The supplier selection process (finding and picking your help) is an important and vital step for any size company. Making the wrong decision can lead to countless hours of wasted time and of course money down the drain. To find the right supplier, a ‘supplier selection process’ is important to develop ahead of time, especially for small and start-up based business where decisions can have a larger impact on the state of the business.
When looking for a new supplier follow these steps to best position yourself and company for success in picking the right relationship for your business:
1. Know What You Need Before You Need It
Two reasons this is important: 1st – if you don’t know what you need how will you be able to explain it to a supplier? If you can’t explain it how will they understand what you need to then be able to successfully deliver on your behalf? When we know what we need, and therefore want, we're better prepared to explain those needs while setting expectations for what a successful partnership looks like. This minimizes miscommunication and opportunity for expectations to fall through. 2nd - Waiting till the last minute to find suppliers often leads to decisions being made which may get you out of a momentary jam but leads to larger problems down the road. For this reason it’s vital you are proactive in establishing relationships with vendors and suppliers before you actually need their help.
2. Finding A Supplier
Referrals, referrals, referrals! Once you know what you need the best approach to finding the right supplier is by reaching out to others in your industry, or local industry associations, to learn who they use, and just as important who they don’t use. Take the time to read reviews, gather intel from people you trust before you start calling potential suppliers. While sites like Thomasnet and Google can provide this information it is likely you will quickly find yourself overwhelmed with information. In the end the most useful data is those that are unbiased or comes from experience which is best collected from trusted resources. Me personally, I would rather work with someone I know, or with someone a close source to me knows, rather than cross my fingers and hope for the best by using an online search. As stated in #1, do the leg work to find suppliers proactively before you actually need it!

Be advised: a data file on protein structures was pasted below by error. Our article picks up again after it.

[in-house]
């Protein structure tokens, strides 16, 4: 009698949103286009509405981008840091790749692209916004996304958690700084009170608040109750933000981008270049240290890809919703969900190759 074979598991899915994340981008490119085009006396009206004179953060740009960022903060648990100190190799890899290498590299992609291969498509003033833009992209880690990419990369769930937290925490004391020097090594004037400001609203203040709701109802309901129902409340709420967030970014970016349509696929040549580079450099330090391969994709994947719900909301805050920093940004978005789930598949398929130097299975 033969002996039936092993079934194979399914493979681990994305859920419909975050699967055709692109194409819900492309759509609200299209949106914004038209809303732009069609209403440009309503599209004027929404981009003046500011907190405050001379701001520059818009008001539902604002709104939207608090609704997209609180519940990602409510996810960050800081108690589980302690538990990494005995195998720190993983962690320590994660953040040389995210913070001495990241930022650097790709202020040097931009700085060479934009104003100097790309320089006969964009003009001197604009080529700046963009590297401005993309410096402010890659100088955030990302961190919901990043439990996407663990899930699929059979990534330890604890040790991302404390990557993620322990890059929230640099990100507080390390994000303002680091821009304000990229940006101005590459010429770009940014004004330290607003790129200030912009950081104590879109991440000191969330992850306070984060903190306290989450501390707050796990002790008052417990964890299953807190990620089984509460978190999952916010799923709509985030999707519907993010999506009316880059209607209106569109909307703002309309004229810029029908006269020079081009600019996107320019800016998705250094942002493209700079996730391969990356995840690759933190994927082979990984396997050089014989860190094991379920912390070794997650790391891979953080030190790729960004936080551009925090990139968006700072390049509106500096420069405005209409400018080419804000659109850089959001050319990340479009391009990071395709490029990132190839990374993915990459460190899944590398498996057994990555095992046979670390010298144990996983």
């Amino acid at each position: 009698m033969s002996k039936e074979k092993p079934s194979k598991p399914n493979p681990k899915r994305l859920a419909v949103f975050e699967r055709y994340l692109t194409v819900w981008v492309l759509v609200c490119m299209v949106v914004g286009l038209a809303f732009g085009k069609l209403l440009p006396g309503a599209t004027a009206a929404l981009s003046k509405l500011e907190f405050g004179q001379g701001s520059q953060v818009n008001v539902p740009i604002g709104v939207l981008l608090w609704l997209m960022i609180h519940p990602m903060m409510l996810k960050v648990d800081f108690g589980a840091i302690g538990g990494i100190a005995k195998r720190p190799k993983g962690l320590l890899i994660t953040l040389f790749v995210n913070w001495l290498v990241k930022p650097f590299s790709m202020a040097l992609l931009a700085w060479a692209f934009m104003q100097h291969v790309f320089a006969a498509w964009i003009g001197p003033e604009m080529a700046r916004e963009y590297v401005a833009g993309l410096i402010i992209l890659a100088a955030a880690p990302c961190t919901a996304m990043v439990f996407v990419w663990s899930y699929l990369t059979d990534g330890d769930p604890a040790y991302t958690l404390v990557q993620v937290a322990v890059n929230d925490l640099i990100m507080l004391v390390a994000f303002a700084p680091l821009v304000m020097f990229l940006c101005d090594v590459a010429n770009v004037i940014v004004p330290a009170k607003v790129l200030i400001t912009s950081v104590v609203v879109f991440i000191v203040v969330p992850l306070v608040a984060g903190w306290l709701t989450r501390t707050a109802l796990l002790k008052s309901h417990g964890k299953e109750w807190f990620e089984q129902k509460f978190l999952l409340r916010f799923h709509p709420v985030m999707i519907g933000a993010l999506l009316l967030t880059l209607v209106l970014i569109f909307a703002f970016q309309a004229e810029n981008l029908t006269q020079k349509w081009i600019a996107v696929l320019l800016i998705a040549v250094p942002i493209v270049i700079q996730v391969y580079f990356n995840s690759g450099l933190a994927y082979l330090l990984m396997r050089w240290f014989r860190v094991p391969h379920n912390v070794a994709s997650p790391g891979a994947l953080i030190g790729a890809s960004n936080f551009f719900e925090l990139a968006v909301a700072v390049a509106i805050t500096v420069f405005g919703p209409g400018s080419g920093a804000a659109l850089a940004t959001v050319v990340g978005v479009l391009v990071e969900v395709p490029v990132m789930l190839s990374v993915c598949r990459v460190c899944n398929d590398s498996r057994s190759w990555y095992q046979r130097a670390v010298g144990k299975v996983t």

3. Be A Detective, Collect Useful Information
It's vital you vet all potential suppliers with the same list of needs, criteria, and expectations this way you can compare each supplier and what they bring to the table. This will help to create an even playing field when looking at a supplier’s capabilities, offering and of course pricing. Below shows an example of what a ‘Supplier Selection Criteria' may look like. Using this type of tool allows you to collect similar information while comparing against other options. It’s important to remove emotion from this process while sticking to facts. Remember – each situation may be different. There may be a time you need something quickly, in this situation ‘quick response’ usually translates to higher cost. Maybe location of your supplier or their experience in your industry is important. Each situation is different and should be viewed as so in order for you to determine what supplier is best fit for your needs.